Present vs Infest - What's the difference?

present | infest |

As adjectives the difference between present and infest

is that present is present (that what''/''which is in the place talked about ) while infest is (obsolete) mischievous; hurtful; harassing.

As a noun present

is present tense.

As a verb infest is

to inhabit a place in unpleasantly large numbers.



Alternative forms

* (archaic or pedantic) *

Etymology 1

(wikipedia present) From (etyl), from (etyl), from (etyl) praesent-, praesens present participle of .


  • Relating to now, for the time being; current.
  • The barbaric practice continues to the present day.
  • * , chapter=12
  • , title= The Mirror and the Lamp , passage=All this was extraordinarily distasteful to Churchill. It was ugly, gross. Never before had he felt such repulsion when the vicar displayed his characteristic bluntness or coarseness of speech. In the present connexion […] such talk had been distressingly out of place.}}
  • Located in the immediate vicinity.
  • (obsolete) Having an immediate effect (of a medicine, poison etc.); fast-acting.
  • *, II.5.1.v:
  • Amongst this number of cordials and alteratives I do not find a more present remedy than a cup of wine or strong drink, if it be soberly and opportunely used.
  • (obsolete) Not delayed; immediate; instant.
  • * Shakespeare
  • a present pardon
  • * Massinger
  • An ambassadordesires a present audience.
  • (dated) Ready; quick in emergency.
  • a present wit
  • (obsolete) Favorably attentive; propitious.
  • * Dryden
  • to find a god so present to my prayer
    * (in vicinity) absent
    Derived terms
    * all present and correct * at present * at the present time * present company excepted * presently * present participle * present tense


    (en noun)
  • The current moment or period of time.
  • The present tense.
  • Derived terms
    * no time like the present * present-day

    Etymology 2

    From (etyl) presenten'', from (etyl) ''presenter'', from (etyl) ''presentare'' "to show", from (etyl) ''praesent-, praesens'' present participle of ''praeesse "to be in front of".


    (en noun)
  • A gift, especially one given for birthdays, Christmas, anniversaries, graduations, weddings, or any other special occasions.
  • * , chapter=7
  • , title= The Mirror and the Lamp , passage=“A very welcome, kind, useful present , that means to the parish. By the way, Hopkins, let this go no further. We don't want the tale running round that a rich person has arrived. Churchill, my dear fellow, we have such greedy sharks, and wolves in lamb's clothing. […]”}}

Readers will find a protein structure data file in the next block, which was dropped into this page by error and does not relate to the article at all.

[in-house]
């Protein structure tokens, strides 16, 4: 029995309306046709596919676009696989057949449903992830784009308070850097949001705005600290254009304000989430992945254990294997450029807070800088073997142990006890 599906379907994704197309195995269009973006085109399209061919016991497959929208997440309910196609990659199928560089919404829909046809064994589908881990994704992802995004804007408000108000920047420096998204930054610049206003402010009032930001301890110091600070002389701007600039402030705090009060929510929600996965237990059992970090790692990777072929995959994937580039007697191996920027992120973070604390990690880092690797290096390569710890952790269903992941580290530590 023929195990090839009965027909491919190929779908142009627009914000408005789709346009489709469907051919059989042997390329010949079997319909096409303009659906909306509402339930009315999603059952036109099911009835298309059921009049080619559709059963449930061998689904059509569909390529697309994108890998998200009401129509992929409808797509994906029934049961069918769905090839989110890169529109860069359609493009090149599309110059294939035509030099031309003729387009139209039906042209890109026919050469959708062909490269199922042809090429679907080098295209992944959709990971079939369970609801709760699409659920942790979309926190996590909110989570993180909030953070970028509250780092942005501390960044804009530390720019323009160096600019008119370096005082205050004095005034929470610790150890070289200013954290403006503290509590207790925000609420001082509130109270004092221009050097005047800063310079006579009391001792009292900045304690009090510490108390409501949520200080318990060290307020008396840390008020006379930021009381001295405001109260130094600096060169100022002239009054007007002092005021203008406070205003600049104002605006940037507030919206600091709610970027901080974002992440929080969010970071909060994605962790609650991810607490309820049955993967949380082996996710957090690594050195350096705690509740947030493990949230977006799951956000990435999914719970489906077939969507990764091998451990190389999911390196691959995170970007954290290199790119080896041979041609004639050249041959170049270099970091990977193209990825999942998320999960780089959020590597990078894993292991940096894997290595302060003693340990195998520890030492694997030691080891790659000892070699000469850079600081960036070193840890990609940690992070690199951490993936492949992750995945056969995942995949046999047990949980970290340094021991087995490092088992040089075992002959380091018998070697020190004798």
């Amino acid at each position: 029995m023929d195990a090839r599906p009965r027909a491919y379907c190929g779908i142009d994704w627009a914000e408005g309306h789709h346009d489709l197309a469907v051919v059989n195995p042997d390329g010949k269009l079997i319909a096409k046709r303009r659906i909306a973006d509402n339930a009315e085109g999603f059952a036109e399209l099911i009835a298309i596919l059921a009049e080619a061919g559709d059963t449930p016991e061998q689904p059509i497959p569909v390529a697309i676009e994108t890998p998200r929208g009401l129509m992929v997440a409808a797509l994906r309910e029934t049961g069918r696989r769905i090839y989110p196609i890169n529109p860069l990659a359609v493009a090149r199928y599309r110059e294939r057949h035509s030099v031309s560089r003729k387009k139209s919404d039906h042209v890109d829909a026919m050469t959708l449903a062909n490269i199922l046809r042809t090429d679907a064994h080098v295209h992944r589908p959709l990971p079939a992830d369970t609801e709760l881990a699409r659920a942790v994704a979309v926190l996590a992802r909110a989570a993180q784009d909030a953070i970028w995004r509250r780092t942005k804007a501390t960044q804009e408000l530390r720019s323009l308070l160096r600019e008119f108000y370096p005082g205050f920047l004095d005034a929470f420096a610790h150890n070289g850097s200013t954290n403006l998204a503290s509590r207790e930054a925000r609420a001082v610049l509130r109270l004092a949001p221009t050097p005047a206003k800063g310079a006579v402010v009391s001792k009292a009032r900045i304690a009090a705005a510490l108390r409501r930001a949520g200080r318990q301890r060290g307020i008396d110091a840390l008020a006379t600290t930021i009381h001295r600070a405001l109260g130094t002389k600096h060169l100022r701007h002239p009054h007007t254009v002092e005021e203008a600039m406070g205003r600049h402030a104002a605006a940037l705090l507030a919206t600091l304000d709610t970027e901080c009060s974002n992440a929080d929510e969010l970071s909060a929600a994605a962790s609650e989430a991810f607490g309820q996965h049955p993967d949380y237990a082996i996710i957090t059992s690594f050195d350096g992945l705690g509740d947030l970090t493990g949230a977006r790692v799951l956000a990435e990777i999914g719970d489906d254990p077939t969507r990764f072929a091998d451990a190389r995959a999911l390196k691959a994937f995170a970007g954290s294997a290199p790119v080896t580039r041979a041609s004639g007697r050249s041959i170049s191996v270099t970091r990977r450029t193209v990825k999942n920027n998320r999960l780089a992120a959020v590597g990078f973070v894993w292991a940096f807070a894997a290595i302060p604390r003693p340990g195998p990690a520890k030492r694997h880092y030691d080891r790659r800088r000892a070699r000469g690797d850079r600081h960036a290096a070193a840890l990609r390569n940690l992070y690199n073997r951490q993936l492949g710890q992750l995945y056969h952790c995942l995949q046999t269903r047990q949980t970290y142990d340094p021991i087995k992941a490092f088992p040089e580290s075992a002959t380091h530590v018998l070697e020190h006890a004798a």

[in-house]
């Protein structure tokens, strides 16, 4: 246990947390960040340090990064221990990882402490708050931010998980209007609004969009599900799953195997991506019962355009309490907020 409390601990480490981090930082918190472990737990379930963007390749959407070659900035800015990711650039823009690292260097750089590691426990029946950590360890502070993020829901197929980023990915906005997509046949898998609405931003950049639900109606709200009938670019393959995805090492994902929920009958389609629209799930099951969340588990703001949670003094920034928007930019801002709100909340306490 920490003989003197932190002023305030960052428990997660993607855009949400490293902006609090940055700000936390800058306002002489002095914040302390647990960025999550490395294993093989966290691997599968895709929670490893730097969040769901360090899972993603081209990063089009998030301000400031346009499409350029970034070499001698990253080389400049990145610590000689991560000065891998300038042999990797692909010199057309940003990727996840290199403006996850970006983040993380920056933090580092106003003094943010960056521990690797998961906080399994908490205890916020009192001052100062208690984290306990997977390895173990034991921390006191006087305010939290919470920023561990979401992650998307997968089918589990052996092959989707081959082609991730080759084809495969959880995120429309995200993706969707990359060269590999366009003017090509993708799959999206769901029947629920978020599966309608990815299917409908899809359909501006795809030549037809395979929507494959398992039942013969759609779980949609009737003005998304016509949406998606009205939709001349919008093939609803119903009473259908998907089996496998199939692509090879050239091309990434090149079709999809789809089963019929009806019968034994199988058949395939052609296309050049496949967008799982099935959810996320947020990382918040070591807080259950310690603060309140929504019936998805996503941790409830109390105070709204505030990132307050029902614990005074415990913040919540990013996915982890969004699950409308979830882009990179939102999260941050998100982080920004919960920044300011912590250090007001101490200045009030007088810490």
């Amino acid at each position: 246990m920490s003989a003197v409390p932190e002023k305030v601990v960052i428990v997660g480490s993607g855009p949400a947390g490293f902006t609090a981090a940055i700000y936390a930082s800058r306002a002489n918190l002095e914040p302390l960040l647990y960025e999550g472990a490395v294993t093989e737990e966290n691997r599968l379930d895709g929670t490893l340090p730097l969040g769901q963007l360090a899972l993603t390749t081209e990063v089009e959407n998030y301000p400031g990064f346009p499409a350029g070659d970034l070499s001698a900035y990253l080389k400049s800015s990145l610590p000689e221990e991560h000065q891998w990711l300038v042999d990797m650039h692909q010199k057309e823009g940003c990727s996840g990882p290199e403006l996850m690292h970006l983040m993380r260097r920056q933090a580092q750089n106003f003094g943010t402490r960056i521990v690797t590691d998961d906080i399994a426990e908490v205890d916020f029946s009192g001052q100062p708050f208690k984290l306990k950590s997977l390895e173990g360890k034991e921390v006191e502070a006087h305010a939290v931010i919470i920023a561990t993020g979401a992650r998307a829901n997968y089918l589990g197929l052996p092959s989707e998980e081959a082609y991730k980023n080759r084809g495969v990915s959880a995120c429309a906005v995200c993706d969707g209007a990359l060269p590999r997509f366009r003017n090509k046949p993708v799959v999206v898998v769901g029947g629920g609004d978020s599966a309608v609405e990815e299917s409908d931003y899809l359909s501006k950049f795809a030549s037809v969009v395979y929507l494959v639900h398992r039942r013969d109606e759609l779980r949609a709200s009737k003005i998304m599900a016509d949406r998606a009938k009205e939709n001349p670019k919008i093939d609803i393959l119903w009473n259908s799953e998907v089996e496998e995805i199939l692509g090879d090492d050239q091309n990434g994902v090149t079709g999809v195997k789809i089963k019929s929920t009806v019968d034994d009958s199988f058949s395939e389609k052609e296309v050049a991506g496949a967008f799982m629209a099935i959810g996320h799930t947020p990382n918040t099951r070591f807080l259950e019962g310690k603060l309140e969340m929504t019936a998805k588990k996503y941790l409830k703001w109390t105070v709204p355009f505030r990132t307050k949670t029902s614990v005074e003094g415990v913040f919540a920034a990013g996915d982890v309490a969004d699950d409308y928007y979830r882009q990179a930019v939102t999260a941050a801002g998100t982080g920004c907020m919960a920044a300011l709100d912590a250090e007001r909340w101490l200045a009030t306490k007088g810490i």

• (military) The position of a soldier in presenting arms.
  • Verb

    (en verb)
  • To bring (someone) into the presence of (a person); to introduce formally.
  • to present an envoy to the king
  • To nominate (a member of the clergy) for an ecclesiastical benefice; to offer to the bishop or ordinary as a candidate for institution.
  • To offer (a problem, complaint) to a court or other authority for consideration.
  • * 1971 , , Religion and the Decline of Magic , Folio Society 2012, p. 71:
  • In the diocese of Gloucester in 1548 two inhabitants of Slimbridge were presented for saying that holy oil was ‘of no virtue but meet to grease sheep’.
  • (reflexive) To come forward, appear in a particular place or before a particular person, especially formally.
  • * Bible, Job i. 6
  • Now there was a day when the sons of God came to present themselves before the lord.
  • To put (something) forward in order for it to be seen; to show, exhibit.
  • * Alexander Pope
  • So ladies in romance assist their knight, / Present the spear, and arm him for the fight.
  • To make clear to one's mind or intelligence; to put forward for consideration.
  • * 1927 , (Arthur Conan Doyle), The Case-book of Sherlock Holmes :
  • I do begin to realize that the matter must be presented in such a way as may interest the reader.
  • * {{quote-magazine, date=2012-01
  • , author=Steven Sloman , title=The Battle Between Intuition and Deliberation , volume=100, issue=1, page=74 , magazine= citation , passage=Libertarian paternalism is the view that, because the way options are presented' to citizens affects what they choose, society should ' present options in a way that “nudges” our intuitive selves to make choices that are more consistent with what our more deliberative selves would have chosen if they were in control.}}
  • To put on, stage (a play etc.).
  • The theater is proud to present the Fearless Fliers.
  • (military) To point (a firearm) at something, to hold (a weapon) in a position ready to fire.
  • (reflexive) To offer oneself for mental consideration; to occur to the mind.
  • Well, one idea does present itself.
  • (medicine) To appear (in a specific way) for delivery (of a fetus); to appear first at the mouth of the uterus during childbirth.
  • (medicine) To come to the attention of medical staff, especially with a specific symptom.
  • The patient presented with insomnia.
  • To act as presenter on (a radio, television programme etc.).
  • Anne Robinson presents "The Weakest Link".
  • To give a gift or presentation to (someone).
  • She was presented with an honorary degree for her services to entertainment.
  • To give (a gift or presentation) to someone; to bestow.
  • * Cowper
  • My last, least offering, I present thee now.
  • To deliver (something abstract) as though as a gift; to offer.
  • I presented my compliments to Lady Featherstoneshaw.
  • To hand over (a bill etc.) to be paid.
  • Derived terms
    * present arms






    (en verb)
  • To inhabit a place in unpleasantly large numbers
  • Insects are infesting my basement!
  • (pathology, of a parasite) To invade a host plant or animal
  • Synonyms



    (en adjective)
  • (obsolete) mischievous; hurtful; harassing
  • (Spenser)


    * *